This article has been extracted from
THE IMPERIAL GAZETTEER OF INDIA , 1908.
OXFORD, AT THE CLARENDON PRESS.
Note: National, provincial and district boundaries have changed considerably since 1908. Typically, old states, ‘divisions’ and districts have been broken into smaller units, units, and many tahsils upgraded to districts.Many units have since been renamed. Therefore, this article is being posted mainly for its historical value.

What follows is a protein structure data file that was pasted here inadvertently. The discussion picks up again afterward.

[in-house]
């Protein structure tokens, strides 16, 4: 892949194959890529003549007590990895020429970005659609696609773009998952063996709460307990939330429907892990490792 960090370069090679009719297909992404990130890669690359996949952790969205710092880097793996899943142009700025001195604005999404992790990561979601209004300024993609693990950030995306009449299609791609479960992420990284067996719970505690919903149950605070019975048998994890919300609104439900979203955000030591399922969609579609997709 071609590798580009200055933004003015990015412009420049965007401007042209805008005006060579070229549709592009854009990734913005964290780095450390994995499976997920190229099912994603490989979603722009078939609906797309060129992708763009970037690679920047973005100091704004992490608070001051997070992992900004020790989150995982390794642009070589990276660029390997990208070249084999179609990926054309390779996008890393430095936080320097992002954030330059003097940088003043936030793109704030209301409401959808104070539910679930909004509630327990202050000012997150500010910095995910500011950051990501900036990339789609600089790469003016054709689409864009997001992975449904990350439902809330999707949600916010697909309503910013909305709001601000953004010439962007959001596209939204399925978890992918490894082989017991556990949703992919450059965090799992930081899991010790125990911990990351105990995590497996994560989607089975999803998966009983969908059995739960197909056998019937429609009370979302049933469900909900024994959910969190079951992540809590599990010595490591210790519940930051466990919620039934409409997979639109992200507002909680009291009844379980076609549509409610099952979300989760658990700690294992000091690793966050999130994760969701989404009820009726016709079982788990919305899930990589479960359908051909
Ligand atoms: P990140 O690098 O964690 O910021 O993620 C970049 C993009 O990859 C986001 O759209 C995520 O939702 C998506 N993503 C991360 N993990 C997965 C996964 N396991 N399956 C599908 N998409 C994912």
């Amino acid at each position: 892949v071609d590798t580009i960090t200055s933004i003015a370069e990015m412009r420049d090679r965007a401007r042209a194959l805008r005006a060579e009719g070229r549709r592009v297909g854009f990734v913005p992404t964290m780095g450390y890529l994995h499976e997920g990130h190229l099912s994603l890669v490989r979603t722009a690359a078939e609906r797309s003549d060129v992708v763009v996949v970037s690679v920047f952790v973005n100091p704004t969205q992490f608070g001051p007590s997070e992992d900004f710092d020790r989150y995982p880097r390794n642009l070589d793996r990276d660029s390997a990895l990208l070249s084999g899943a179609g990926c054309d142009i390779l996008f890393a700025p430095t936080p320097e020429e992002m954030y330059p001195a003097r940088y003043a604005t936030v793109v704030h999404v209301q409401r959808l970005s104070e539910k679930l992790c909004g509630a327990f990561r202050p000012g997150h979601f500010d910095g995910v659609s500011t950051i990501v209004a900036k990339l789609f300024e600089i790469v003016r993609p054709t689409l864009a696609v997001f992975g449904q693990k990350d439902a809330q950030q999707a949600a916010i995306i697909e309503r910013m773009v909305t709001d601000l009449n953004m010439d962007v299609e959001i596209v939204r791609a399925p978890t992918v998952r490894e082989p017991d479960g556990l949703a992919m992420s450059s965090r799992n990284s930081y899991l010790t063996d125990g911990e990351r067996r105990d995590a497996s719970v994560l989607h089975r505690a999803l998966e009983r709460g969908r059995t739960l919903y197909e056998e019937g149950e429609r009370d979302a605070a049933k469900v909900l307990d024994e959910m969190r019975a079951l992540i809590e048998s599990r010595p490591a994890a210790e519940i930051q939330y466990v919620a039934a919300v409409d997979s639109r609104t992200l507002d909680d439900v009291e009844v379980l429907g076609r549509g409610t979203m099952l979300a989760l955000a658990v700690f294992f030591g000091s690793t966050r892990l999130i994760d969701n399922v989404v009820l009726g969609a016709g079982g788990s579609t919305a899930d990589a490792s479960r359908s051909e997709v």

Capital of the Bahawalpur State, Punjab, and head-quarters of the Bahawalpur nizamat and tahsil, situated in 29°24 r N. and 7i°47' E., on the North- Western Railway, on the south bank of the Indus, 65 miles south of Multan. Population (1901), 18,546. Founded in 1748 by Nawab Bahawal Khan I, it replaced Derawar as the capital of the State. The town is surrounded by a mud wall 4 miles in circuit. The palace built by Nawab Sadik Muhammad Khan IV in 1882 is a vast square pile, with towers at each corner. The reception hall in the centre is 60 feet long and 56 high, the vestibule being 120 feet high. The palace contains underground apart- ments, where the thermometer remains at about 70 , while it rises to ioo° and even no in the upper rooms. From the roof an extensive view is gained over the vast desert of Blkaner, which stretches away waterless for 100 miles. Five miles from Bahawalpur, the North- western Railway crosses the Sutlej by the magnificent iron-girder Empress Bridge, opened in 1878, 4,258 feet in length, consisting of 16 spans, each 250 feet long. The guesthouse or Nur Mahal, built in 1S75 at a cost of 12 lakhs, is a handsome building in the Italian style. The town possesses the Sadik Egerton College, the high school of the same name, an Anglo-vernacular middle school, a theological school, an orphanage, and two hospitals, one of which is the Jubilee Hospital for females, opened in 1898. It has a considerable trade and some flourishing industries, and contains a rice-husking mill, to which is attached a cotton-ginning factory. The municipality was constituted in 1874. In 1903-4 the income was Rs. 32,500, chiefly from octroi. The cantonment contains the lines of the Nizam regiment and the Imperial Service Camel Corps.